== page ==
30 years war

By: Makenna Lundin


The 30 years war started in 1618 and ended in 1648. The war was between the catholic and protestant churches. It drained resources from countries like Germany and Italy. Many sicknesses went around and soldiers had to fund themselves. There were many treaties that made up the peace of Westphalia. The war helped to remap the political and religious mapping of central Europe. Sadly, twenty percent of Germany's population died as the war was going on. It all started when Ferdinand II tried to overthrow the Roman Catholic churches. Some of the war was over territorial issues but it was mostly over religion. Some armies plunder towns and villages leaving them barren and desolate. This was called the Wolf strategy.

Connection to the Present Day

The 30 years war was seen as the mast destructive war until the 20th Century. Historians suggest that countries whom had armies and didn't march through flourished. In the centuries after the war the German people still suffered. even after the war was over some still felt unsafe, A couple centuries later immigration would mean promise for still struggling Germans even after the war. The end of the holy roman empire was a key part in the modern European state system.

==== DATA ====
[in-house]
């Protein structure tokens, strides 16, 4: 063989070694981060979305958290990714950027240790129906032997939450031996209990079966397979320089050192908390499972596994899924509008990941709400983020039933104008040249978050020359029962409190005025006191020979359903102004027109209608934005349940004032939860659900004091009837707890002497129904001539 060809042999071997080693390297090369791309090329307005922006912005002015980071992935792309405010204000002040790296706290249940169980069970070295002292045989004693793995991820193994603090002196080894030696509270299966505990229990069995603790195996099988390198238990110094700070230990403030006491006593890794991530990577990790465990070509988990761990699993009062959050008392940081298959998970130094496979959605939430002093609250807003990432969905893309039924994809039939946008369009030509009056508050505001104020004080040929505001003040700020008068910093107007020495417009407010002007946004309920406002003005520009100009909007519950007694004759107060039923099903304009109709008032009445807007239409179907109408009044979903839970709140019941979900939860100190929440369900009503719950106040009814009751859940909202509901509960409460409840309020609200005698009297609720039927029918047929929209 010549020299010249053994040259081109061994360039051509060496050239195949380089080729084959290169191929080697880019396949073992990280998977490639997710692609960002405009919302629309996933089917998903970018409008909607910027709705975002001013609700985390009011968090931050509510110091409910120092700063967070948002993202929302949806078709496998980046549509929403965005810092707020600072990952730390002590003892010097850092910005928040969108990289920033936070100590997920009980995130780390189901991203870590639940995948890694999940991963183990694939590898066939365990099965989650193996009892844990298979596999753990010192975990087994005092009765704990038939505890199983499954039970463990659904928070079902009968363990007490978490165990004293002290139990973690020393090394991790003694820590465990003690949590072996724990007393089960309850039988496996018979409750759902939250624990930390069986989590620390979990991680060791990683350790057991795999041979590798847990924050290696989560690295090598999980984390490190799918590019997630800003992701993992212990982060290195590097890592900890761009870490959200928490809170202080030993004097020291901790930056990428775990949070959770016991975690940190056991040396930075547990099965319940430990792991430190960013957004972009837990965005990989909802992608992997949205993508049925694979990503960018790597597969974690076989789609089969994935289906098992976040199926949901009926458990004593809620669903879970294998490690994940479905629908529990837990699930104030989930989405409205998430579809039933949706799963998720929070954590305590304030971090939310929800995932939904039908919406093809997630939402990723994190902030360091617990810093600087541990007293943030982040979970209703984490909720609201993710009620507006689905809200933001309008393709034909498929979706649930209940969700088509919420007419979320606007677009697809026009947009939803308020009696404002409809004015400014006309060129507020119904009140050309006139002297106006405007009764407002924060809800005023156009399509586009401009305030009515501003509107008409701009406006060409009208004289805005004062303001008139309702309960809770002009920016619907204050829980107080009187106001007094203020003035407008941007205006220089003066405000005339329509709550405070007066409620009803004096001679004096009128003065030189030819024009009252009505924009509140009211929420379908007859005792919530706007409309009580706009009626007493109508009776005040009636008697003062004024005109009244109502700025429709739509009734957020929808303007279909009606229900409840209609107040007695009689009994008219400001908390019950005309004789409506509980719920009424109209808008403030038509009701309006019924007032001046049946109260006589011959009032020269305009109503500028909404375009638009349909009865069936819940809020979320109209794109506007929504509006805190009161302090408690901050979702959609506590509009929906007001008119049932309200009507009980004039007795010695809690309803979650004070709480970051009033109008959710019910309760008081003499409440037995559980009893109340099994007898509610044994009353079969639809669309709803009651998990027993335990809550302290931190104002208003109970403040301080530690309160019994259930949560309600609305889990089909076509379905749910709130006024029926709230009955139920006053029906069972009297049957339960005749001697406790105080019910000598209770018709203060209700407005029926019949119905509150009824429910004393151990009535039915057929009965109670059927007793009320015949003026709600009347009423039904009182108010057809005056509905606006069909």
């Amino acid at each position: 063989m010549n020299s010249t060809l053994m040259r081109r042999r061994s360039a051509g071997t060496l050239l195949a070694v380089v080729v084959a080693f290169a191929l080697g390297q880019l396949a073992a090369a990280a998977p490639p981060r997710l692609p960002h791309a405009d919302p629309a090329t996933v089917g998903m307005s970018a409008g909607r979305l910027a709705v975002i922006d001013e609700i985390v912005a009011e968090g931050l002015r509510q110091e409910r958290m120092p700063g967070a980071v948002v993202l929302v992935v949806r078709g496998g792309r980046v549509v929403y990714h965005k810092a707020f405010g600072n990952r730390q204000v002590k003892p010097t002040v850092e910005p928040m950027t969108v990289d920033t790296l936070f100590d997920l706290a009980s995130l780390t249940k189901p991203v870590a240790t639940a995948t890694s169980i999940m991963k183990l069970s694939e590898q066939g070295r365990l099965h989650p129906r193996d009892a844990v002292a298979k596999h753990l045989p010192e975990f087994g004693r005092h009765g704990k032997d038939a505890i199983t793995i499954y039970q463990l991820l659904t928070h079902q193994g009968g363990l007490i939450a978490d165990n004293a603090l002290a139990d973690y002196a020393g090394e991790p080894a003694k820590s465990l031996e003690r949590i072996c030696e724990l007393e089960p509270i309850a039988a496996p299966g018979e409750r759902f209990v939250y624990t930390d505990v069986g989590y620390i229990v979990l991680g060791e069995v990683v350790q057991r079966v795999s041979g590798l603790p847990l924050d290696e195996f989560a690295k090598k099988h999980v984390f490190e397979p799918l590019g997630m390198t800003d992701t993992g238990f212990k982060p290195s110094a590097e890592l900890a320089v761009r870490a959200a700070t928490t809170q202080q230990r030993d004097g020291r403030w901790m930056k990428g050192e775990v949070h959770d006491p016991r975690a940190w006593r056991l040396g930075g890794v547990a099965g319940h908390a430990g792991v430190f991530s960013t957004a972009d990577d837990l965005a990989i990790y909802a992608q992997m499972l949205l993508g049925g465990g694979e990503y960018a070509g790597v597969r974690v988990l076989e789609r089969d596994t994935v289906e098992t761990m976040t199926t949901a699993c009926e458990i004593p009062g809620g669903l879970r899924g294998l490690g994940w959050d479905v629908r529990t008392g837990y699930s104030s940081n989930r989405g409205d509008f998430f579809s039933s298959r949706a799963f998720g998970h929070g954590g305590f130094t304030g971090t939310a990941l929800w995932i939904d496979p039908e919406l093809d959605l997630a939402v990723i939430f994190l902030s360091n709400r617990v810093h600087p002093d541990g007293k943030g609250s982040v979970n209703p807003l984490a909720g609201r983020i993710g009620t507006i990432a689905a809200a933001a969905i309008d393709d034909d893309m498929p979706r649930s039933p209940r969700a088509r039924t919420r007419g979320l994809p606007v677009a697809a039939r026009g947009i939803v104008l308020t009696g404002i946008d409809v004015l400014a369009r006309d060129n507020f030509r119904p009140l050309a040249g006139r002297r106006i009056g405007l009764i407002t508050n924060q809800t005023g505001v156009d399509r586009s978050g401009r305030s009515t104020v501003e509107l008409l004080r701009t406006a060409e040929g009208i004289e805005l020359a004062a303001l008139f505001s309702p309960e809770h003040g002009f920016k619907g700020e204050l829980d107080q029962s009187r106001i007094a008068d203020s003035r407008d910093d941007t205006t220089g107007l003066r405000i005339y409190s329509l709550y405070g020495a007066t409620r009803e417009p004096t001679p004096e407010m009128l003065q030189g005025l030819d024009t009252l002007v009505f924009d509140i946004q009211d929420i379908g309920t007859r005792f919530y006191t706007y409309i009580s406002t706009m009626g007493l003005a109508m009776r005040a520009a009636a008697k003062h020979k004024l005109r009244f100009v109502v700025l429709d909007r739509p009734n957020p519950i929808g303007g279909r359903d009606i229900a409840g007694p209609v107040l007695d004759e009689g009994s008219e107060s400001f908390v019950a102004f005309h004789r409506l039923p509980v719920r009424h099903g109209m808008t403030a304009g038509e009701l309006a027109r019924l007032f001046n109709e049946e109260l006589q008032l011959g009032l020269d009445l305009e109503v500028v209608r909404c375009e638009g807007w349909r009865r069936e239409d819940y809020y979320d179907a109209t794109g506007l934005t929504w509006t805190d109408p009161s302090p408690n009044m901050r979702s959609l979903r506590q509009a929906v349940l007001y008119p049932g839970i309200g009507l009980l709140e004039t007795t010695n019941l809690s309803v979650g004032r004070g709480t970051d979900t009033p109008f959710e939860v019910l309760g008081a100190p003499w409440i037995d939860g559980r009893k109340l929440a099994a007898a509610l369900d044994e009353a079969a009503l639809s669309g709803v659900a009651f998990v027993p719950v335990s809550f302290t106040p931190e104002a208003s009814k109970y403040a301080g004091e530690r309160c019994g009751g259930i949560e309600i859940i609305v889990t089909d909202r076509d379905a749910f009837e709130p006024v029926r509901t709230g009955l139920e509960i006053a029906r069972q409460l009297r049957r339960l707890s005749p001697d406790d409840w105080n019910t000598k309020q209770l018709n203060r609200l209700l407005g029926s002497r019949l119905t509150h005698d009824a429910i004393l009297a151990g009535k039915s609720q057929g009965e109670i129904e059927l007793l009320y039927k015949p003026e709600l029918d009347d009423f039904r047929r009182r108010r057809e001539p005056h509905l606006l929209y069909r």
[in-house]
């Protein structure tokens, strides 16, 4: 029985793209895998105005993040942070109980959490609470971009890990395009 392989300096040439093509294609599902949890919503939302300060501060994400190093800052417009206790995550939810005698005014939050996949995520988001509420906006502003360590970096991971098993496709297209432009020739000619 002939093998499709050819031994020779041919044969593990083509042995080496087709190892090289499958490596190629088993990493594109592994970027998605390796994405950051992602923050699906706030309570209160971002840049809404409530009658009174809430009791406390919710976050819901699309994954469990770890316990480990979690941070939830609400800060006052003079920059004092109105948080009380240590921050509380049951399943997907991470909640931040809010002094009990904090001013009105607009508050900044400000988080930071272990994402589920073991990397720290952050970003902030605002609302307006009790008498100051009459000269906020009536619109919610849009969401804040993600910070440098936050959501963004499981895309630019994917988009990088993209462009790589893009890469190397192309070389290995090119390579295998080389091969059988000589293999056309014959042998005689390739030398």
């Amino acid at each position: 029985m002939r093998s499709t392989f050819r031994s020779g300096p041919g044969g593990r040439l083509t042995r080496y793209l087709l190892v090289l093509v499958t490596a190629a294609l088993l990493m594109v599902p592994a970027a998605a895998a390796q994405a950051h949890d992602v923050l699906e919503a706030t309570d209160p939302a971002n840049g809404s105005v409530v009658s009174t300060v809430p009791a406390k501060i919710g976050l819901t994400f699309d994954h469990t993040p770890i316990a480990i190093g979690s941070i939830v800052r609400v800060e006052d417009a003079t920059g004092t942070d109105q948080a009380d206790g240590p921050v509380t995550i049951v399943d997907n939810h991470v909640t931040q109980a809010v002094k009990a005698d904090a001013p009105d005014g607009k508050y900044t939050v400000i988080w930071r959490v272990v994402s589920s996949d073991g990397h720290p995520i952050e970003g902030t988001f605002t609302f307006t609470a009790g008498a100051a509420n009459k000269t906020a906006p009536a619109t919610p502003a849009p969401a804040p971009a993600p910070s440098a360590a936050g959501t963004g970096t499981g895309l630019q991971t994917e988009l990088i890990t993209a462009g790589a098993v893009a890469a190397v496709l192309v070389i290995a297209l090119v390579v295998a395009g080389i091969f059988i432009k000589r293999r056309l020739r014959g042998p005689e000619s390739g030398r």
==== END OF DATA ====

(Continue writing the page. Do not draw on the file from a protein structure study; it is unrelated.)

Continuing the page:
The 30 year war negatively affected Europe. It killed farmers crops and helped to spread disease. To pay for the armies the government had to raise taxes to pay for the shelter and food for the men. This caused many people get angry and start a rebellion. However, for some, the war was helpful for it changed the religious map of Europe.

Five Fun Facts

  • In the year 1625 Keiser Ferdinand II gave Wallenstine control of the Imperial army.
  • Schiller, a famous German poet, devoted a trilogy for Wallenstein.
  • Wallenstein was married twice.
  • France supported Sweden with one million dollars in the war.
  • The war caused famine and many diseases for many of the countries in the war.


The French intervention and continued Swedish participation had an influence in the war. In 1631, a French diplomat signed a treaty saying they would support Sweden in the war.


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